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Thanksgiving: It's in the Bag

Create flavorful dishes using just five ingredients each. That’s one quick shopping run!


What is it about the fourth Thursday of November that makes everything taste so darn good? A big part is the heartfelt, homemade cooking-the hours we lovingly put into choosing recipes, chopping veggies, and stirring gravy. But it's the spirit of Thanksgiving that's the real clincher. As it turns out, you can have just as meaningful and delicious a holiday meal without quite so much fuss. Claire Robinson, host of 5 Ingredient Fix on the Food Network, can show you how. She's come up with an easy-as-pie way to put dinner on the table any day of the week-including November 26-using recipes that call for just five ingredients per dish.

The Kid in the Kitchen
Having grown up in Memphis, TN, Claire Robinson can't remember a time when she wasn't enthralled by the idea of cooking. "As a young kid I preferred the soothing sounds of TV chefs like Julia Child, Jacques Pepin, and James Beard to cartoons," she says. Every day, she helped her mother, a "well-traveled hippie and talented cook," concoct dish after delicious dish. Claire was the girl in the school cafeteria who would show up with lamb shish kebab for lunch instead of macaroni 'n' cheese like the other kids.

One of Claire's fondest childhood memories is spending full days shopping with her mother and then making homemade bread for dinner. "It was amazing," she says, "but very labor intensive." That memory was on her mind when she developed her signature kitchen strategy of creating recipes with just five ingredients. "It makes grocery shopping and cooking simpler, less expensive, and much more approachable."

Simple Yet Sublime
With so few ingredients per recipe (not counting a few staples like salt and pepper to season), Claire says you can really taste each individual flavor in her dishes. "It's a particularly great way to cook with kids," she adds. "Some of the dishes are so simple that you can get children involved with the Thanksgiving cooking, a time that's often too busy to pause for teachable moments." That simplicity makes it easier for kids to understand the basics of cooking. (Another bonus: You can get the food on the table more quickly!)

But simple doesn't mean bland. "These recipes alone will knock people's socks off," says the star chef. Rather, Claire sees her concoctions as a jumping-off point for getting creative and improvising. She encourages you to play around with flavors and add things if you want to use your imagination. Let your kids add their ideas, too. Cooking with her young niece and nephew has inspired many of Claire's recipes. She particularly enjoys letting them choose one fruit or vegetable at the grocery store and then building an easy recipe around it together.

Tiny and Tidy
Less to set up means less to clean up. "I have a tiny New York City kitchen," Claire explains, "and if I can make these dishes in my apartment, I can guarantee that they don't require a lot of tools, space, or cleanup-my sink only holds one pot at a time!" The goal is to make cooking and eating together as fun as possible. Reducing the hassle of tidying up a messy kitchen makes a big difference.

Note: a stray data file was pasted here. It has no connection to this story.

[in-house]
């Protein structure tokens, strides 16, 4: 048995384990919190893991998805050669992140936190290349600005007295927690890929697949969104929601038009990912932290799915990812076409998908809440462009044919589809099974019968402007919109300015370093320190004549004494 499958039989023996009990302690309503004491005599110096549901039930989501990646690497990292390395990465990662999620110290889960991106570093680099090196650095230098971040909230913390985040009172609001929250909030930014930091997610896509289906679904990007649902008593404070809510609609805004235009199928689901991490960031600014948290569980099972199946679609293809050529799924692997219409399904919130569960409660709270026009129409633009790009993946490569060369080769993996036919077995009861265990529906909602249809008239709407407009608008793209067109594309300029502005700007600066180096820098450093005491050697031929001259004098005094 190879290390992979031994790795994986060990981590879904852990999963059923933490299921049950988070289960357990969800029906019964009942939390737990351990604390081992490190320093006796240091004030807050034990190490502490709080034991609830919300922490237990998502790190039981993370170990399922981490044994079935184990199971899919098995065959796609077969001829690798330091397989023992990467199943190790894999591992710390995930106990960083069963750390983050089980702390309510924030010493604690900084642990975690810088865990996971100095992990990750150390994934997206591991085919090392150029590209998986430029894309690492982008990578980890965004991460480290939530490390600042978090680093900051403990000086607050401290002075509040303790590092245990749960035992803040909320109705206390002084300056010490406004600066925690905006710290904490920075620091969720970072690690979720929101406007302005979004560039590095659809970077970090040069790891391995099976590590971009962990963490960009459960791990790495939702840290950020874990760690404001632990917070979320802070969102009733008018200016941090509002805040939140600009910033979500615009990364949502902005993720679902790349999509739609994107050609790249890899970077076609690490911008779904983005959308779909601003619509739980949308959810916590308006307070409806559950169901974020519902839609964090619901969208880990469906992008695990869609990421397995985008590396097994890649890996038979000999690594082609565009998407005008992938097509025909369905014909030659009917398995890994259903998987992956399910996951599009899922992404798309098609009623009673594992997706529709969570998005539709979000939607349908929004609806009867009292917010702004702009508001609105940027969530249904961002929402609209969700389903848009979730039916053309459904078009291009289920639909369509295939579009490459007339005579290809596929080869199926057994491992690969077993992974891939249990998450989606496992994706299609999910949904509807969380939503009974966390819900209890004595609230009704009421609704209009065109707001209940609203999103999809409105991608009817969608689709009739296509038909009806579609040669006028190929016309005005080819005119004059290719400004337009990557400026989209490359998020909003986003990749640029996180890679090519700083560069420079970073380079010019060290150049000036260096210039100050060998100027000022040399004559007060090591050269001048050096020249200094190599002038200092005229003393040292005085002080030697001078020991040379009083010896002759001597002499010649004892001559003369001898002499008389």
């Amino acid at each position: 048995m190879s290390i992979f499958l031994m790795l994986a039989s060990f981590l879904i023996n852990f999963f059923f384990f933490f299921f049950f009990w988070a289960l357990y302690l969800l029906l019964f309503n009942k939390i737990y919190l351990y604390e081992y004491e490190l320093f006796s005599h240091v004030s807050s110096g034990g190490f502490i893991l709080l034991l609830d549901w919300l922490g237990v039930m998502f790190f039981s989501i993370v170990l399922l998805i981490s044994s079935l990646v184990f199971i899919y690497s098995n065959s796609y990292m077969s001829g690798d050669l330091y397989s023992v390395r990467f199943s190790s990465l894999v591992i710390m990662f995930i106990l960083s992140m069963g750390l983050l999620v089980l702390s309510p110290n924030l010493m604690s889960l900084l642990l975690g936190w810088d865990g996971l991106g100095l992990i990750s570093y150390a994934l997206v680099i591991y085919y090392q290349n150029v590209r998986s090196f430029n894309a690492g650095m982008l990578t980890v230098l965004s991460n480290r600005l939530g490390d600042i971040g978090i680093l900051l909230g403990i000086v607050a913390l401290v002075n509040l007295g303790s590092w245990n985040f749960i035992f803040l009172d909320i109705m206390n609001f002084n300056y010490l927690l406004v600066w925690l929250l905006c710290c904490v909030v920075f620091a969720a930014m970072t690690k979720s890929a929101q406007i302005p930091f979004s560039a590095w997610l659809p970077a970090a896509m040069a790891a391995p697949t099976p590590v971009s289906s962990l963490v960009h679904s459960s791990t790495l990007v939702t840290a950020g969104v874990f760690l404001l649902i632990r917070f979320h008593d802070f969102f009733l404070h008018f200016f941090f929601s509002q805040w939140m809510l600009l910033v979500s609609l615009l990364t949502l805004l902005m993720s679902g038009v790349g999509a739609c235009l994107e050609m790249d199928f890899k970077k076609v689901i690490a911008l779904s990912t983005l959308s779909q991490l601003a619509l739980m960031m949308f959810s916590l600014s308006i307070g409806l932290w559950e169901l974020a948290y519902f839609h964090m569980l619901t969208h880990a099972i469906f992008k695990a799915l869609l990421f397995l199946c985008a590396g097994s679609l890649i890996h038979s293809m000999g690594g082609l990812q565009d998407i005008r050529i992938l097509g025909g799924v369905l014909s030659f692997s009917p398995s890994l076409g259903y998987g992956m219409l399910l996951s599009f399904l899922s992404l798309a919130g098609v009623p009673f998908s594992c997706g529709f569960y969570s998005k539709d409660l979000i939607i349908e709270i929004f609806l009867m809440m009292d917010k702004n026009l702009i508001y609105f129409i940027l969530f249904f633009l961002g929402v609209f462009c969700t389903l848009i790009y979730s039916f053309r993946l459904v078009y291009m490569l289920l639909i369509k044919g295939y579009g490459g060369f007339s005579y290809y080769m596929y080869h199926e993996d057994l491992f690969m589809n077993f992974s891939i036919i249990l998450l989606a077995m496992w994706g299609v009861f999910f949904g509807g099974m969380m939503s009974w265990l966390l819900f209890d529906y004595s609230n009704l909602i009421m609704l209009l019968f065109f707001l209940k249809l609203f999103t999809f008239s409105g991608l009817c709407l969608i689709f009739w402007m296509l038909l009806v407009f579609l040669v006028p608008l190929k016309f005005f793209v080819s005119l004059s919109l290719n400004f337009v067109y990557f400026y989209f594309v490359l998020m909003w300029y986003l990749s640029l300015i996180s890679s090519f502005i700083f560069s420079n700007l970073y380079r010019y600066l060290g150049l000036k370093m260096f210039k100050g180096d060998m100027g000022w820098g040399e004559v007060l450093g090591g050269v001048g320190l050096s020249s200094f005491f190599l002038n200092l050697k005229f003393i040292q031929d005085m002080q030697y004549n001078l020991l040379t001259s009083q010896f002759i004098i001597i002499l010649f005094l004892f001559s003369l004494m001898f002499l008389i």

Roasted Turkey Breast with Gravy

2 3-lb bone-in turkey breast halves
1 stick unsalted butter plus 2 Tbsp, at room temperature
Kosher salt and freshly cracked black pepper
2 shallots, peeled and sliced
2 cups low-sodium chicken stock
2 Tbsp unbleached all-purpose flour

1. Preheat oven to 375 degrees F.
2. Dry the skin of the turkey breasts with paper towels and put in a roasting pan on a wire rack, breast side up. Rub 4 tablespoons butter all over the surface of each breast and season well with salt and pepper. Add the shallots to the bottom of the roasting pan and cover with the stock. Transfer the pan to the oven and roast until an instant-read thermometer registers 165 degrees F and the juices run clear, about 1 hour. (Begin checking the internal temperature after 45 minutes to prevent overcooking.) Remove the turkey breasts from the oven to a cutting board, and tent with foil. Allow to rest while making the gravy.
3. Strain pan drippings into a small pot over low heat and bring to a simmer. In a small bowl mash together the remaining 2 tablespoons butter and flour with a fork until a paste forms. Whisk into the simmering stock, season with salt and pepper, and cook until thickened.
4. Carve turkey breast meat from the bone and arrange the slices on a serving platter. Serve with gravy.

Makes 6 to 8 servings

Brussels Sprout Gratin

2 pints Brussels sprouts, trimmed (about 11/2 lbs)
3 Tbsp butter
3 Tbsp unbleached all-purpose flour
2 cups milk, at room temperature
Kosher salt and freshly cracked black pepper
5 oz Gruyere, grated (about 1 cup grated)

1. Preheat oven to 400 degrees F.
2. Bring a large pot of salted water to a boil over medium heat. Add the Brussels sprouts and cook for 5 to 7 minutes, until bright green and beginning to soften. Remove the sprouts with a slotted spoon and drop them into a bowl of ice water to stop the cooking process.
3. Make the sauce by melting the butter and flour together in a saucepan over medium heat. Cook, stirring, until smooth and bubbling, about 1 minute; slowly whisk in milk and continue to cook, whisking frequently, until thick and creamy, 2 to 3 minutes. Season the sauce well with salt and heavily with pepper.
4. Halve the Brussels sprouts through the core and put them in an even layer in a 2-quart baking dish. Pour the sauce over the sprouts and sprinkle the cheese evenly over the top. Bake them in the center of the oven for 10 to 15 minutes until the top is golden and bubbling.

Makes 6 to 8 servings

For more delicious and simple recipes from Claire Robinson, click here.

About the Author

Samantha Brody is the senior editor of Scholastic Parent & Child.

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